Defensively, the Browns relied heavily on Myles Garrett, and the Cardinals will continue to rely just about as heavily on reigning Defensive Player of the Year runner-up Chandler Jones. But Jones has a better and more thorough track record, and now he'll be complemented by enticing rookie top-10 pick Isaiah Simmons.
Jones, Simmons and star cornerback Patrick Peterson could form one hell of a defensive trio, and that unit showed major signs of progress late last year before adding Simmons to the fray.
Put it all together and you might conclude that this Cardinals team is better than those Browns, but the element of the unknown always presents a risk. Those 2011 Eagles were stacked but lacked chemistry, while the 2019 Browns had the talent to overcome aforementioned weak spots but lacked focus and discipline.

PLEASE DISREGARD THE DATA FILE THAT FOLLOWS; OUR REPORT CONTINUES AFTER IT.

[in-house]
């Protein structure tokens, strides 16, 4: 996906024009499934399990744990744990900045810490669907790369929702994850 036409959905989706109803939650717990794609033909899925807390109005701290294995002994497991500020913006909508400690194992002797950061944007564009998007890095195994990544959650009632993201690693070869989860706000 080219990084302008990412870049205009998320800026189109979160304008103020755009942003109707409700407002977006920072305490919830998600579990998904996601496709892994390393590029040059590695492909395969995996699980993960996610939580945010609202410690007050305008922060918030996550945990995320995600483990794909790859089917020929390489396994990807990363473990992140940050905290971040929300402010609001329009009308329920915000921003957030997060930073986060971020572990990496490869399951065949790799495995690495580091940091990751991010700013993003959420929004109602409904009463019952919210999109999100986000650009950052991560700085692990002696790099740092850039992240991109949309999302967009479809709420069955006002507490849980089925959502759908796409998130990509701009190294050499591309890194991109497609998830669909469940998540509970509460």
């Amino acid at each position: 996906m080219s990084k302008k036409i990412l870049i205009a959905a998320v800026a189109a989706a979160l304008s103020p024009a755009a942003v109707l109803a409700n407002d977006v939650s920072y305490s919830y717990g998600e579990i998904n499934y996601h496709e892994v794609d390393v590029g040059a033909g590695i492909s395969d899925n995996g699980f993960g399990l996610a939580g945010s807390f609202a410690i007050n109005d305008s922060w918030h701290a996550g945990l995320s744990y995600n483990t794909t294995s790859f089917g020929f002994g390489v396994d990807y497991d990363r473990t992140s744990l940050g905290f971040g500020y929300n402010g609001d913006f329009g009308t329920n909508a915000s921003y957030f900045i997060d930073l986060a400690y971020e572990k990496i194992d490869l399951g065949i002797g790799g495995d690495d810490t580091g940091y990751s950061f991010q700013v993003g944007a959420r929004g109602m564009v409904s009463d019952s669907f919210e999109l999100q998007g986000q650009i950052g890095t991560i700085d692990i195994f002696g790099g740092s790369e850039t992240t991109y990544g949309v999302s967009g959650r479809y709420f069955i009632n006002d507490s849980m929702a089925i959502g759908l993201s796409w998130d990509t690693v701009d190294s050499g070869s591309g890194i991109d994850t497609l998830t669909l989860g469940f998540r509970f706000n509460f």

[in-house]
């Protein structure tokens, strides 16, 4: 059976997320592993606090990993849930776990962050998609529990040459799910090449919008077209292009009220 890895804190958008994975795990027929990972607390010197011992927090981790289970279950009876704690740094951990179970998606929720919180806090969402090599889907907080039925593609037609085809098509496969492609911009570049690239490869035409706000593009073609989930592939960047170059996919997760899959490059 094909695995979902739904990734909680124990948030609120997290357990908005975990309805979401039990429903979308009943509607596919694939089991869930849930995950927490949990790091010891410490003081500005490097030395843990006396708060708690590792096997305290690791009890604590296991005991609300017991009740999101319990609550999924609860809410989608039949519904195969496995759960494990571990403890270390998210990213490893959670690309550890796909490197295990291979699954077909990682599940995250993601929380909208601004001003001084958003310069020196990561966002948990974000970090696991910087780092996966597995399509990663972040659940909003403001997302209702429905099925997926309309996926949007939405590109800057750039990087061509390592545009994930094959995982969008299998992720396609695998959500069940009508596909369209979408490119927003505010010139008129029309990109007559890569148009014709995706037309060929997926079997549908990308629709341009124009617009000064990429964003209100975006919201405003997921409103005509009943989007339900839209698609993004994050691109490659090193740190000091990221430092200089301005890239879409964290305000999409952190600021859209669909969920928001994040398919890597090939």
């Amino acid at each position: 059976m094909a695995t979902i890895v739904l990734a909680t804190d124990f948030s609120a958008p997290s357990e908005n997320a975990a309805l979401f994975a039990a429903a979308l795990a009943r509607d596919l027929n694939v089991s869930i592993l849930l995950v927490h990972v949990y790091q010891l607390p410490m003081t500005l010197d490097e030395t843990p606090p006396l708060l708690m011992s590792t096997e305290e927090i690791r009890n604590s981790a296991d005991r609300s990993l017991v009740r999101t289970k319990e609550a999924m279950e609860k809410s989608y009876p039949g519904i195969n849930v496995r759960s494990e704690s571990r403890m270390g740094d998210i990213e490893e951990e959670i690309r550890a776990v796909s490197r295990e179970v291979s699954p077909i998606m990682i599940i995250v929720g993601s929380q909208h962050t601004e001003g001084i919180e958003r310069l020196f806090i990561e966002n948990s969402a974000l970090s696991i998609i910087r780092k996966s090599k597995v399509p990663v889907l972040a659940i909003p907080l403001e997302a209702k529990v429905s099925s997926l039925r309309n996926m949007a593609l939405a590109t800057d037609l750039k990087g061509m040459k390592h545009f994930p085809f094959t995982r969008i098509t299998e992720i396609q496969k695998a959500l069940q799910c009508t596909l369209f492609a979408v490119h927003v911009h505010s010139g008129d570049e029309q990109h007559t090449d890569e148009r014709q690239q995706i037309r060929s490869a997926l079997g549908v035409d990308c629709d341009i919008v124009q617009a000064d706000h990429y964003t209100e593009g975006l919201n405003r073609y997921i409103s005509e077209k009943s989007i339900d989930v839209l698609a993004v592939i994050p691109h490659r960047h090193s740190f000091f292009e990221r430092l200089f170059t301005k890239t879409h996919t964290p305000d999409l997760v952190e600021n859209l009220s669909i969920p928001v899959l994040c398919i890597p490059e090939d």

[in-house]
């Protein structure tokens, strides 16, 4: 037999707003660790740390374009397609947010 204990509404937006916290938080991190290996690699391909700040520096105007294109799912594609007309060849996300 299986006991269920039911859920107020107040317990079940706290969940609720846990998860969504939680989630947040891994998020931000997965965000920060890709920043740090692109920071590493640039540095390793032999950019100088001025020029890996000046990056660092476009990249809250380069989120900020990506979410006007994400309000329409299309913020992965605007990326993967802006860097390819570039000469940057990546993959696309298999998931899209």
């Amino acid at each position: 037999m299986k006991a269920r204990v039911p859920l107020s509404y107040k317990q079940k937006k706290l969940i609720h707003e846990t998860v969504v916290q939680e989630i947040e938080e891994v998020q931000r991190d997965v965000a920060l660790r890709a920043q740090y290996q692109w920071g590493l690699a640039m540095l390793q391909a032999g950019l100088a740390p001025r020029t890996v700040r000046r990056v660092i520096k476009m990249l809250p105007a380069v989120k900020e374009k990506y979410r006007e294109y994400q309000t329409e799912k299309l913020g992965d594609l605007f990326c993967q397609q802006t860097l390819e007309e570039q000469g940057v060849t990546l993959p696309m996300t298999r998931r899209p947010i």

Nobody can confidently declare that Murray will flourish with Hopkins because we've never seen him throw a pass to him, and because it's not as though the Oklahoma product took off despite Rookie of the Year honors in 2019.
Among 22 quarterbacks with at least 50 attempts in the fourth quarter of one-score games last season, Murray had the third-lowest completion percentage and yards-per-attempt average under those circumstances. Among 30 who threw at least 75 third-down passes, he had the fourth-lowest YPA.
In the month of December, he threw more interceptions than touchdown passes and was one of just seven qualified quarterbacks to post a sub-80 passer rating.